The theatre was cunningly contrived, so that one had to pass through the bar of the adjoining public-house—to the landlord of which it belonged—to get to the stage. Our little party was saved from temptation, however, for I don’t think we could have mustered a shilling amongst the lot of us that morning. I was getting most seriously hard up at this time. The few 208 pounds I had had left, after purchasing my wardrobe and paying my railway fares, etc., had now dwindled down to shillings, and unless things mended, I felt I should have to throw up the sponge and retire from the stage. I was determined not to do this though, till the very last, for I dreaded the chorus of “I told you so’s,” and “I knew very well how ’twould be’s,” and such like well-known and exasperating crows of triumph, with which, in these cases, our delighted friends glorify themselves and crush us.
The East End theatre proved a stop-gap for a while. I was fortunate enough to be one of those engaged out of the crowd of eager and anxious applicants, among whom I met a couple from the fit-up company I had lately left, they having come to the same conclusion as myself, viz., that it was impossible to live well and “dress respectably on and off the stage” upon an average salary of ten shillings weekly. The engagement was only for a fortnight, and there is only one incident connected with it that I particularly remember. That was my being “guyed” on one occasion. We were playing a melodrama, the scene of which was laid in some outlandish place or other, and the stage manager insisted on my wearing a most outrageous costume. I knew it would be laughed at, especially in that neighbourhood, and my expectations were more than fulfilled. I hadn’t been on the stage five seconds before I heard a voice from the gallery hoarsely inquire: “What is it, Bill?” And then another voice added: “Tell us what it is, and you shall have it.”209
A good deal of laughter followed these speeches. I got hot all over, and felt exceedingly uncomfortable and nervous. It was as much as I could do to recollect my part, and it was with a great effort that I began my first line. No sooner had I opened my mouth, however, than somebody in the pit exclaimed, in tones of the utmost surprise, “Blowed if it ain’t alive!”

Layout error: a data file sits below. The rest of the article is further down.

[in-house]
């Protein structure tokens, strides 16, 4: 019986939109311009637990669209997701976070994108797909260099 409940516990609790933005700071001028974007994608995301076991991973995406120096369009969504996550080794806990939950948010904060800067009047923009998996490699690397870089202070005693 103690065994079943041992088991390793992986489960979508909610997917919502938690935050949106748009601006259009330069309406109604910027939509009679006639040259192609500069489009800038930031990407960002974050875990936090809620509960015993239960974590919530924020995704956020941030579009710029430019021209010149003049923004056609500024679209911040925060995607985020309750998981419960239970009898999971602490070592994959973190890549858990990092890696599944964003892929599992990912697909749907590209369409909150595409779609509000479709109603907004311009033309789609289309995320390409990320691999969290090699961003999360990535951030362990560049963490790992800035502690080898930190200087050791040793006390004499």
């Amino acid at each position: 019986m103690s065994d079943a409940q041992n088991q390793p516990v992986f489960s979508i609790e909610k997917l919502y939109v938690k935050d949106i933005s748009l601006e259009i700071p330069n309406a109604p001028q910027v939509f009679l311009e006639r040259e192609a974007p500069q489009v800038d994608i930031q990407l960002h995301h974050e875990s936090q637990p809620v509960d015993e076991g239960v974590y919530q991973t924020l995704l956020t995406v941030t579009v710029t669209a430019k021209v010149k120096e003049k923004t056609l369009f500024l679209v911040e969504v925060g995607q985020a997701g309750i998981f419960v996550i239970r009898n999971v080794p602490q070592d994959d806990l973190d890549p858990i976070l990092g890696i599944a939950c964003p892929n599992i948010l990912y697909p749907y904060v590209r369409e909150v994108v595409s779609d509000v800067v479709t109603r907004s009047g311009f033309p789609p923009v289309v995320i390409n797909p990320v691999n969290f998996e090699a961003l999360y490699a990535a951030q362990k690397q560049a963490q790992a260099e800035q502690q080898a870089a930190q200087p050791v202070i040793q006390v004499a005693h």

After that, the remarks on my personal appearance fell thick and fast: “Look well in a shop window, that bloke!” “Nice suit to take your gal out on a Sunday in!” “This style, thirty shillin’s,” etc.; while one good-natured man sought to put me at ease by roaring out in a stentorian voice, “Never you mind, old man; you go on. They’re jealous ’cos you’ve got nice clothes on.” How I managed to get through the part I don’t know. I became more nervous and awkward every minute, and, of course, the more I bungled, the more the house jeered. I gained a good deal of sympathy behind, for most of them had had similar experiences of their own; but I was most intensely miserable all that evening, and, for the next night or two, quite dreaded to face the audience. Making game of any one is a very amusing occupation, but the “game” doesn’t see the fun till a long while afterwards. I can’t bear to hear any of the performers chaffed when I’m at a theatre. Actors are necessarily a sensitive class of people, and I don’t think those who make fun of them, when any little thing goes wrong, have any idea of the pain they are inflicting. It is quite right, and quite necessary sometimes, that disapprobation should be 210 pressed, and that unmistakably, but it should be for the purpose of correcting real faults. “Guying” is, as a rule, indulged in only by the silliest portion of the audience, and for no other object but to display their own vulgar wit.